Talazoparib plus enzalutamide approved in EU for mCRPC

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The combination is approved for the treatment of patients with metastatic castration-resistant prostate cancer, regardless of mutation status.

The European Commission (EC) has approved the combination of talazoparib (Talzenna) and enzalutamide (Xtandi) for the treatment of patients with metastatic castration-resistant prostate cancer (mCRPC) in whom chemotherapy is not clinically indicated.1

In the United States, talazoparib plus enzalutamide is approved by the FDA for the treatment of patients with homologous recombination repair gene-mutated mCRPC.

In the United States, talazoparib plus enzalutamide is approved by the FDA for the treatment of patients with homologous recombination repair gene-mutated mCRPC.

The EC based its approval on findings from thephase 3 TALAPRO-2 trial (NCT033951970), which showed that treatment with talazoparib plus enzalutamide reduced the risk of disease progression or death by 37% versus placebo plus enzalutamide in this patient population (HR, 0.63; 95% CI, 0.51-0.78; P < .0001).2 The median rPFS that was not reached (NR; 95% CI, 27.5-NR) in the combination arm (n = 402) compared with 21.9 months (95% CI, 16.6-25.1) for patients in the placebo arm (n = 403). The median follow-up for rPFS was 24.9 months and 24.6 months in the combination and placebo groups, respectively.

“New treatment options are needed to increase the proportion of patients with metastatic castration-resistant prostate cancer who can benefit from current anticancer medicines that keep the disease under control for longer,” Robert Jones, MBChB, PhD, professor of Clinical Cancer Research, University of Glasgow, stated in a press release.1 “The European Commission’s approval of talazoparib in combination with enzalutamide offers a meaningful advancement for the treatment of patients with metastatic castration-resistant prostate cancer, the most advanced and aggressive stage of the disease.”

In TALAPRO-2, patients were randomly assigned 1:1 to receive talazoparib at 0.5 mg/day plus enzalutamide at 160 mg/day or placebo plus enzalutamide at 160 mg/day.2

Patient characteristics were well balanced between the 2 treatment arms. The median age in both arms was 71 years, and the median prostate-specific antigen (PSA) was 18.2 ng/mL and 16.2 ng/mLin the talazoparib and placebo arms, respectively. Metastatic disease sites included bone (86.8% and 84.9% in the talazoparib and placebo arms, respectively), lymph node (36.6% and 41.4%), visceral lung (11.2% and 15.1%), and visceral liver (3.0% and 4.0%).In the talazoparib and placebo arms, 64.4% and 67.2% of patients had an ECOG performance status of 0, respectively.

The median time to PSA progression was 26.7 months (95% CI, 21.2-30.4) in the talazoparib arm and 17.5 months (95% CI, 14.1-20.8) in the placebo arm (HR, 0.72; 95% CI, 0.58-0.89; P = .002). The median time to cytotoxic chemotherapy was NR (95% CI, 37.0-NR) and NR (95% CI, 32.3-NR) for the talazoparib and placebo groups, respectively (HR, 0.49; 95% CI, 0.38-0.65; P < .0001).

The median PFS2 for talazoparib plus enzalutamide was 36.4 months (95% CI, 33.5-NR) vs 35.3 months (95% CI, 28.6-NR) for placebo plus enzalutamide (HR, 0.77; 95% CI, 0.61-0.98; P = .04).

Evaluable patients treated with talazoparib plus enzalutamide (n = 120) experienced an objective response rate (ORR) of 61.7%, including a complete response (CR) rate of 37.5% and a partial response (PR) rate of 24.2%. The stable disease rate in these patients was 30.0% and the progressive disease rate was 5.8%. The ORR for evaluable patients treated with placebo plus enzalutamide (n = 132) was 43.9%, with a CR rate of 18.2% and a PR rate of 25.8%. The stable disease rate was 28.8% and the progressive disease rate was 22.7%.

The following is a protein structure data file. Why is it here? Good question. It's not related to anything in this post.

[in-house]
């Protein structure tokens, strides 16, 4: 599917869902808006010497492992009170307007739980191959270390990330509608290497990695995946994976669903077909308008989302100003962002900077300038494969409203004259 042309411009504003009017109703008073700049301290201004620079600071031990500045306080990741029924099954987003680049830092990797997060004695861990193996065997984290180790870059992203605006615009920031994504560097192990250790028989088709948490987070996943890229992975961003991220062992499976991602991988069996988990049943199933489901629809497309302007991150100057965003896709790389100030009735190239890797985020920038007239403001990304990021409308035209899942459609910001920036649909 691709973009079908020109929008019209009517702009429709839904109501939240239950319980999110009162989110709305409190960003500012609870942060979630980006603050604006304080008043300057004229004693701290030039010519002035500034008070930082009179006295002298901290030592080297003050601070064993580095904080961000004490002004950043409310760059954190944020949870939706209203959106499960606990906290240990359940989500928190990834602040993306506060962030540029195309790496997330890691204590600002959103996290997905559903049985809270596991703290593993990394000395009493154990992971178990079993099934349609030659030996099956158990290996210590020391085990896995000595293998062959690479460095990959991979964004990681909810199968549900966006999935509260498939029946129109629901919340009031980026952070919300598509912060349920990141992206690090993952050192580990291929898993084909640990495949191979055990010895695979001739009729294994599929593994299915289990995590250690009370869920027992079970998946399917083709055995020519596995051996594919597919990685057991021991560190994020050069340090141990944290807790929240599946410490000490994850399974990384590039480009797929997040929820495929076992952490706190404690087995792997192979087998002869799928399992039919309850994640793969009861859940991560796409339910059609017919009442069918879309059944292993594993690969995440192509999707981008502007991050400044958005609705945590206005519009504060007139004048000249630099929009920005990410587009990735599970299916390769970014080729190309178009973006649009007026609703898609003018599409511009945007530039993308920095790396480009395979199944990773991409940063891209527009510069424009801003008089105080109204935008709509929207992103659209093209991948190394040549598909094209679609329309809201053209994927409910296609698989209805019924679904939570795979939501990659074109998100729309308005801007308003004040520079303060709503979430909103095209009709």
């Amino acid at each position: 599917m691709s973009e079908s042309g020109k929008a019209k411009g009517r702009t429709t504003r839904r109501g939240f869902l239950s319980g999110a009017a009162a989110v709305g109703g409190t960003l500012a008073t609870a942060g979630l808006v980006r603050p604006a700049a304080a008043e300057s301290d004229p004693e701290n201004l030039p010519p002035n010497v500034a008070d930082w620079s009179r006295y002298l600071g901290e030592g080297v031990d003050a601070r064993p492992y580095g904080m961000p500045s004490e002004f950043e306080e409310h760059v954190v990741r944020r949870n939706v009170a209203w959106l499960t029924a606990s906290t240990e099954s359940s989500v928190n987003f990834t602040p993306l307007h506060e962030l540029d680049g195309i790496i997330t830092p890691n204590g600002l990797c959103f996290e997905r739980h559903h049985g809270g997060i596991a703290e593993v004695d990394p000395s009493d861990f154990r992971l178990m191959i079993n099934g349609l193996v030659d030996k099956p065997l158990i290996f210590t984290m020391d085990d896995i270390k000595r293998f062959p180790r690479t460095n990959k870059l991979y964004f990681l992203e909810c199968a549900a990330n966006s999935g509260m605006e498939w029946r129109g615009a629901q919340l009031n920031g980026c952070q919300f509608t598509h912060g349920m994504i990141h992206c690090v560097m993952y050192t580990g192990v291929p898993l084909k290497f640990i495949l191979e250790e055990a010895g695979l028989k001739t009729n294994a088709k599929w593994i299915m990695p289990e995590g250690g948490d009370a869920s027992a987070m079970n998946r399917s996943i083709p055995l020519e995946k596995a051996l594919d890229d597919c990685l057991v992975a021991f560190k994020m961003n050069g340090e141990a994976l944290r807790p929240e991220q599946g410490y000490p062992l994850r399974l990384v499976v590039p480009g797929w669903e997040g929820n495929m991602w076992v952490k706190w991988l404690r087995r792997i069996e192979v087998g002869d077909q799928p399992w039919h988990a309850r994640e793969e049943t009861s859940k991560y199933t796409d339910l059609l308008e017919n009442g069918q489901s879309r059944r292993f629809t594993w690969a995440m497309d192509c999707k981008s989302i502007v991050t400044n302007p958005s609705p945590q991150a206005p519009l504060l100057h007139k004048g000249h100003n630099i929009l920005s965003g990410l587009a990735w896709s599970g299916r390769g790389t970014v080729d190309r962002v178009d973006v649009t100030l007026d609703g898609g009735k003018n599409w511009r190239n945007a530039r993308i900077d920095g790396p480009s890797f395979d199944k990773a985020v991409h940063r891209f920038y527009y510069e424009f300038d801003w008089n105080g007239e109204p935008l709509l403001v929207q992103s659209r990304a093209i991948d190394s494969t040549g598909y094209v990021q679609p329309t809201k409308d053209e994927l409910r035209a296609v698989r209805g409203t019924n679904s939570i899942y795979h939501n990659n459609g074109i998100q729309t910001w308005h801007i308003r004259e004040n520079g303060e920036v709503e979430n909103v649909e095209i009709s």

Regarding safety, 98.5% and 94.5% of patients experienced any treatment-emergent adverse effect (TEAE) in the talazoparib and placebo arms, respectively. The rates of any treatment-related TEAEs were 89.7% and 69.6%, respectively. Serious AEs were reported in 39.4% of patients in the talazoparib arm, including 19.6% who had serious treatment-related AEs (TRAEs). In the placebo arm, serious AEs and serious TRAEs occurred in 26.7% and 3.0% of patients, respectively.

The most common grade 3/4 TEAE in the combination arm was anemia, which occurred in 46% of patients. For most of these patients, the anemia improved after dose reduction, with only 8% (n = 33) discontinuing talazoparib due to anemia. There were no treatment-related deaths in the combination arm and 2 treatment-related deaths in the control arm.

Although this combination is approved in the EU for patients with mCRPC, regardless of gene mutation status, in the United States, talazoparib plus enzalutamide is approved by the FDA for the treatment of patients with homologous recombination repair gene-mutated mCRPC.3

References

1. European Commission Approves Pfizer’s TALZENNA® in Combination with XTANDI® for Adult Patients with Metastatic Castration-Resistant Prostate Cancer. Accessed January 9, 2024. https://www.businesswire.com/news/home/20231221936013/en/European-Commission-Approves-Pfizer%E2%80%99s-TALZENNA%C2%AE-in-Combination-with-XTANDI%C2%AE-for-Adult-Patients-with-Metastatic-Castration-Resistant-Prostate-Cancer

2. Agarwal N, Azad A, Carles J, et al. Talazoparib plus enzalutamide in men with first-line metastatic castration-resistant prostate cancer (TALAPRO-2): a randomised, placebo-controlled, phase 3 trial. Lancet. 2023;402:291-303. doi: 10.1016/S0140-6736(23)01055-3

3. Pfizer’s TALZENNA® in Combination with XTANDI® Receives U.S. FDA Approval. Accessed June 21, 2023. https://www.pfizer.com/news/press-release/press-release-detail/pfizers-talzennar-combination-xtandir-receives-us-fda

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